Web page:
China's central bank said on Friday that it expected the dollar to strengthen this year, but it raised the specter of worldwide asset bubbles and inflation.
In a lengthy report on the global financial markets, the People's Bank of China also warned that huge, hidden bad bank loans in the West could pose a threat to the global economy.
While the dollar is likely to rebound this year if the Federal Reserve raises interest rates earlier than other major economies and sovereign-debt problems in the euro zone persist, huge U.S. fiscal and trade deficits could limit its gains, the report said. "Therefore, even if there is a rebound in the dollar, the rebound will be not be too strong," the report said.
The central bank said the ultra-loose monetary policies, including quantitative easing adopted by major central banks, had pumped huge liquidity into the global financial markets.
"Once the real economy turns better, the massive liquidity being released out will definitely add to inflationary pressure," the bank said.
"It is an urgent task faced by central banks in the world to avoid the forming of asset bubbles and inflation."
"We cannot rule out that the recovery process may reverse due to the exit of expansionary monetary policies," the People's Bank of China said in its 2009 International Financial Markets Report.
The central bank also highlighted risks of downgrading of sovereign credit ratings in some major economies, including the United States and Britain.
The central bank report was released as China comes under growing international pressure to let its currency appreciate — something it has said it may do once the global economic recovery is on a solid footing.
Elsewhere, turning to energy and commodities, the central bank expected modest gains in crude oil prices as the world economic recovery was fragile, while there was limited scope for gold prices to rise.
"There are still factors to push up gold prices in 2010, but the repeatedly refreshed high records in gold prices will depress demand," the central bank said.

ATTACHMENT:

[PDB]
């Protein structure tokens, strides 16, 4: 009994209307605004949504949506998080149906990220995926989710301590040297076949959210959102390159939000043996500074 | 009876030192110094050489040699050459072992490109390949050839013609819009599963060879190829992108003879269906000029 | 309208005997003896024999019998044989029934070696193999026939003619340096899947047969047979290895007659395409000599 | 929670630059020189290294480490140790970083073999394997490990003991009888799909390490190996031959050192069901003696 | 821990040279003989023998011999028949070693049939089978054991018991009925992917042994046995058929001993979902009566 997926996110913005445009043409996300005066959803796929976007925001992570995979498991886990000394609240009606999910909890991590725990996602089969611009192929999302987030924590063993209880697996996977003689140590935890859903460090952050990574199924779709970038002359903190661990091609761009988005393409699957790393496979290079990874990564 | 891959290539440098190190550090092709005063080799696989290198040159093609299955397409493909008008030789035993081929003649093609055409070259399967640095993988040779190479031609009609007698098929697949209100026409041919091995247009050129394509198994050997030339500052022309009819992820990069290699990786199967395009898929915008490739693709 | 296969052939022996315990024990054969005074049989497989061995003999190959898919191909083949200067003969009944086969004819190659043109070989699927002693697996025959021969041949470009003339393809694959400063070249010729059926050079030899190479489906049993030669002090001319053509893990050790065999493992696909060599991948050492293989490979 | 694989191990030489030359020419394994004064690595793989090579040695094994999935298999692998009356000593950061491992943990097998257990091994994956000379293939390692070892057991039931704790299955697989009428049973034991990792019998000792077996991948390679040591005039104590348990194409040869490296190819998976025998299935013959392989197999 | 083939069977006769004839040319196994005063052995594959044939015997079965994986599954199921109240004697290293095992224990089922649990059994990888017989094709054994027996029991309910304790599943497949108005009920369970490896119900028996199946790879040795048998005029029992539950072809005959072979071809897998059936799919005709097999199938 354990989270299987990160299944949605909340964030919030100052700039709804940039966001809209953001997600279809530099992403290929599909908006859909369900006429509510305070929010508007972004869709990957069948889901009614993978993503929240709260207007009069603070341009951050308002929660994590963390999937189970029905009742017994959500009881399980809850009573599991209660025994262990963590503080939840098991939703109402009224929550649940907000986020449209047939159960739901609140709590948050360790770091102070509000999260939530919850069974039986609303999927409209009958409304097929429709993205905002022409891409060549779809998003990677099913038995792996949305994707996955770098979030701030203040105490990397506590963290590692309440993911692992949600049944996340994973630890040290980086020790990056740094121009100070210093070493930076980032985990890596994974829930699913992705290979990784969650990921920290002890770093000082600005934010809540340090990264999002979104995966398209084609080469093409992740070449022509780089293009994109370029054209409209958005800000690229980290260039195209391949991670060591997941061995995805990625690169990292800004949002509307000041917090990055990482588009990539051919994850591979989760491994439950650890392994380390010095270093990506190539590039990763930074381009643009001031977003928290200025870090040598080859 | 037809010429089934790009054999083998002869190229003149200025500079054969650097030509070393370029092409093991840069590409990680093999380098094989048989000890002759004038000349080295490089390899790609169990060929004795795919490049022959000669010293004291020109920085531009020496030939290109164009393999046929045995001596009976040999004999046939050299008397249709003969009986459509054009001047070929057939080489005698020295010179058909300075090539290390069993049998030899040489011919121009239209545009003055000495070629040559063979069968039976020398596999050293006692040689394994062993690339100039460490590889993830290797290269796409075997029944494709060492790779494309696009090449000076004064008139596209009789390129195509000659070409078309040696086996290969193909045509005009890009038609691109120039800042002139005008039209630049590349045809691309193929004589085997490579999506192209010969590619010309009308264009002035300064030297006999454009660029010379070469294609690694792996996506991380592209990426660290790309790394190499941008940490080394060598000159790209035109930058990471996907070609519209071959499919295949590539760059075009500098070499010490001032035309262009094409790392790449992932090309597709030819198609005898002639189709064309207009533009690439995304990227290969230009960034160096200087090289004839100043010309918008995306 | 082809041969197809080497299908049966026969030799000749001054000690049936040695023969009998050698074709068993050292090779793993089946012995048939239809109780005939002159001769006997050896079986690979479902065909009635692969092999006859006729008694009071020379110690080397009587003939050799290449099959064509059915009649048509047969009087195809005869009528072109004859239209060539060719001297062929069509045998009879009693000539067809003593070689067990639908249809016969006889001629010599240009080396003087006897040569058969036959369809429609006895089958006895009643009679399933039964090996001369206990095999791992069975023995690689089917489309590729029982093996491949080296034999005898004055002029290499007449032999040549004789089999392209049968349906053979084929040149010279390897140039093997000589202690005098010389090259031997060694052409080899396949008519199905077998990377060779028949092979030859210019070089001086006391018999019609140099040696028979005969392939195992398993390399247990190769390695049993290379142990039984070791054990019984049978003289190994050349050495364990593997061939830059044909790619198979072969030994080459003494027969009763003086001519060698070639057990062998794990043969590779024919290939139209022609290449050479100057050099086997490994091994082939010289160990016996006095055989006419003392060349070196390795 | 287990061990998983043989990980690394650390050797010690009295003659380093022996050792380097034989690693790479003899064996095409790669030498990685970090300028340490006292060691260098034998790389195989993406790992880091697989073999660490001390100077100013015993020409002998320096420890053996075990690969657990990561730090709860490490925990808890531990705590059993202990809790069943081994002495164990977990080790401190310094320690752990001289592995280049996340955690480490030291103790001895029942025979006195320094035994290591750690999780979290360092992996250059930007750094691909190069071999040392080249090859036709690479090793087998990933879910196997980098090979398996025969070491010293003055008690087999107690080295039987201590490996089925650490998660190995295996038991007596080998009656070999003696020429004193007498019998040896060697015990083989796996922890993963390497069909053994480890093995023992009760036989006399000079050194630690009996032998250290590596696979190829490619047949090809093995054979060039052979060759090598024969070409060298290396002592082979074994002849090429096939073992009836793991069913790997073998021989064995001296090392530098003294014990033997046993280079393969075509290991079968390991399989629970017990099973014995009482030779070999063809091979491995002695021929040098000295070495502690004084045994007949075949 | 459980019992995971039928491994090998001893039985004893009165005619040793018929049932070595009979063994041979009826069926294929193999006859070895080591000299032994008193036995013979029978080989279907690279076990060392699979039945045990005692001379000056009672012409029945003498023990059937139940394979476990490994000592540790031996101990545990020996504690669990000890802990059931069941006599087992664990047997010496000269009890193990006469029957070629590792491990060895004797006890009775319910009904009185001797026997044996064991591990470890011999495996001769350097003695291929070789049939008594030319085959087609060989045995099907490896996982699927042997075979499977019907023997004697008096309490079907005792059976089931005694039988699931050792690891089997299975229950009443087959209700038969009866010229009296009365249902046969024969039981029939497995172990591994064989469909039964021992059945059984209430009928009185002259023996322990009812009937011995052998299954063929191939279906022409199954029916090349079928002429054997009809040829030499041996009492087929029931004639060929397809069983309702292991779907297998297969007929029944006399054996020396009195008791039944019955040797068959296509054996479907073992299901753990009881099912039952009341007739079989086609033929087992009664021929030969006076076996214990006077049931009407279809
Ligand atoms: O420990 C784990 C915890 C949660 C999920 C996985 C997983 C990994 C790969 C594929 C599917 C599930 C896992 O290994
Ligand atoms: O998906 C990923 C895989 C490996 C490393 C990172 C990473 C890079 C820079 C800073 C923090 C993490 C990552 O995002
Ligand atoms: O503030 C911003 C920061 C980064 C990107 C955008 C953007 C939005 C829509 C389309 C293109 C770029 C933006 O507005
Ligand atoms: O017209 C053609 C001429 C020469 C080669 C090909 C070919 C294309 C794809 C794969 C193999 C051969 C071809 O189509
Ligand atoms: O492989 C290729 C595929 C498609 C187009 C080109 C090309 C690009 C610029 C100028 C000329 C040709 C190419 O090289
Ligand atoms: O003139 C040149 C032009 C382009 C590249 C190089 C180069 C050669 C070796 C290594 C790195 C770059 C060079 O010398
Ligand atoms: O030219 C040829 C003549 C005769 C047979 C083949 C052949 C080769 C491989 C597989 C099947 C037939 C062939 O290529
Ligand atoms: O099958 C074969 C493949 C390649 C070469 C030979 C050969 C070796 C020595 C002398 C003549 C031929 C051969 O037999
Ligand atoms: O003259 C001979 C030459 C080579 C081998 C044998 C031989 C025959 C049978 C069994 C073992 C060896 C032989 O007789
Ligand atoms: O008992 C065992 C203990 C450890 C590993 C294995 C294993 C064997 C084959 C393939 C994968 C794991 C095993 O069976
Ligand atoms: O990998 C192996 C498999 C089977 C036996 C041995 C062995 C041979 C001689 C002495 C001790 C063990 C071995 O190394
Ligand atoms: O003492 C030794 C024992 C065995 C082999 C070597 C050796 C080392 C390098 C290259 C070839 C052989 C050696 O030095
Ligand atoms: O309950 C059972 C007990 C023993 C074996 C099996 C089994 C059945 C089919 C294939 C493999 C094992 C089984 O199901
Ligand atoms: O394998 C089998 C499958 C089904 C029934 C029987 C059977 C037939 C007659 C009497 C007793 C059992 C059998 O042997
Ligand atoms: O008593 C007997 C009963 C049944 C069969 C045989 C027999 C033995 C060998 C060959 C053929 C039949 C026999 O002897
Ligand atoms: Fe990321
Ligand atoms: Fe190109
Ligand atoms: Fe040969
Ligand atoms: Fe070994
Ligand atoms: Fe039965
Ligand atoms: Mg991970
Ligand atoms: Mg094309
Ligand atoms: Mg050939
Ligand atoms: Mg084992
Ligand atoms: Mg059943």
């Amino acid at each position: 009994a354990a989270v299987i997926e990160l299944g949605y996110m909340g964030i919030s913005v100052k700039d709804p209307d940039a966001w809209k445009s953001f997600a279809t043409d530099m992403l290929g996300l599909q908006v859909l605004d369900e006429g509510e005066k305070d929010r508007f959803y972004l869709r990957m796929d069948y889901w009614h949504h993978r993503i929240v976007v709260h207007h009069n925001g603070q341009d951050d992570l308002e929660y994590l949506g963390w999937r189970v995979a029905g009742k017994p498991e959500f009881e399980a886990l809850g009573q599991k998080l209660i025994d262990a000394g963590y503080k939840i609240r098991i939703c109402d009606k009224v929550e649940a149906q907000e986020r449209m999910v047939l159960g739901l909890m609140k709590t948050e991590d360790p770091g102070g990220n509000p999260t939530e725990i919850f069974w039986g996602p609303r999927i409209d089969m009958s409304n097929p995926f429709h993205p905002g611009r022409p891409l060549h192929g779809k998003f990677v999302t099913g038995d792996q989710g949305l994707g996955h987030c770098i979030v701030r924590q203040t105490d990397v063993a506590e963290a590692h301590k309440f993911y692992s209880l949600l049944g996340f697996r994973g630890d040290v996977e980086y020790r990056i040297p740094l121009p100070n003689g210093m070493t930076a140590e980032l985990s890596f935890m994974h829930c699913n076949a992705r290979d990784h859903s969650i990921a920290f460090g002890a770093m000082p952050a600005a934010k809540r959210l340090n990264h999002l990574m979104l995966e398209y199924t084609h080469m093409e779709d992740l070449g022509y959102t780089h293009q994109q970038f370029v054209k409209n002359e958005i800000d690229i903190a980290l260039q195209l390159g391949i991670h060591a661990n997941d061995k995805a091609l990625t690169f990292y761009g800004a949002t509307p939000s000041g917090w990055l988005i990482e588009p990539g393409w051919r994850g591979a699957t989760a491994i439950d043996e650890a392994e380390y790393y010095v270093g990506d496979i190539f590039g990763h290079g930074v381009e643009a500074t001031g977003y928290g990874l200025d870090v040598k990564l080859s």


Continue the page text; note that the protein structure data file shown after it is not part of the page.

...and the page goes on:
The report also comes ahead of Chinese President Hu Jintao's visit to Washington later this month for a nuclear summit. Hu will attend a nuclear security summit in Washington on April 12-13, despite initial uncertainties about whether he would go.
The nuclear summit will open days before the U.S. Treasury is due to release a report on whether China is distorting its currency exchange rate to boost its exports.
Domestic U.S. political pressure has been building on Treasury to label China a "currency manipulator" in its April 15 report on global currency policies, but analysts believe Hu's decision to proceed with the trip is an indication that it will not do so.
China has been facing stiff pressure from the United States and other Western powers which say Beijing is keeping its currency artificially low to give Chinese exporters an advantage in world trade.
Beijing allowed the yuan to rise 21 percent against the U.S. dollar between July 2005 and July 2008 before effectively repegging the currency, also known as the renminbi, near 6.83 to the dollar to help the economy through the global financial crisis.
Central bank governor Zhou Xiaochuan in March hinted the policy of effectively pegging the yuan to the dollar could change, saying it was temporary and would be withdrawn "sooner or later."
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